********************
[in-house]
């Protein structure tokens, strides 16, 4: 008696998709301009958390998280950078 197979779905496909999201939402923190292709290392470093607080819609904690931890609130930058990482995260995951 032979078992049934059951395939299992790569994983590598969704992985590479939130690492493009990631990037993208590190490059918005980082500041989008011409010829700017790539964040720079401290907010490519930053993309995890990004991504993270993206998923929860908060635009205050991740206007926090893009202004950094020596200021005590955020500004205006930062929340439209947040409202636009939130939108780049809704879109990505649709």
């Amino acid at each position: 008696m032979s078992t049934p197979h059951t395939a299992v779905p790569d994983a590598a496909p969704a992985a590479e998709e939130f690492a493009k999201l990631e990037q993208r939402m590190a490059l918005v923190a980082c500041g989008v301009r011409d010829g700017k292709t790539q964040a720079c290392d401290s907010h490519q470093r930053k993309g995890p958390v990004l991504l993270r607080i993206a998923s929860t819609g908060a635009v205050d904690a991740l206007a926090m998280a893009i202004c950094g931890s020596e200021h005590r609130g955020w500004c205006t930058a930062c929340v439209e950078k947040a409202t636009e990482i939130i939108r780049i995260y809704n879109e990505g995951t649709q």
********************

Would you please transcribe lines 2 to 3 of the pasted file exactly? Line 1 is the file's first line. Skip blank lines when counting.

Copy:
């Protein structure tokens, strides 16, 4: 008696998709301009958390998280950078 197979779905496909999201939402923190292709290392470093607080819609904690931890609130930058990482995260995951 032979078992049934059951395939299992790569994983590598969704992985590479939130690492493009990631990037993208590190490059918005980082500041989008011409010829700017790539964040720079401290907010490519930053993309995890990004991504993270993206998923929860908060635009205050991740206007926090893009202004950094020596200021005590955020500004205006930062929340439209947040409202636009939130939108780049809704879109990505649709």
């Amino acid at each position: 008696m032979s078992t049934p197979h059951t395939a299992v779905p790569d994983a590598a496909p969704a992985a590479e998709e939130f690492a493009k999201l990631e990037q993208r939402m590190a490059l918005v923190a980082c500041g989008v301009r011409d010829g700017k292709t790539q964040a720079c290392d401290s907010h490519q470093r930053k993309g995890p958390v990004l991504l993270r607080i993206a998923s929860t819609g908060a635009v205050d904690a991740l206007a926090m998280a893009i202004c950094g931890s020596e200021h005590r609130g955020w500004c205006t930058a930062c929340v439209e950078k947040a409202t636009e990482i939130i939108r780049i995260y809704n879109e990505g995951t649709q």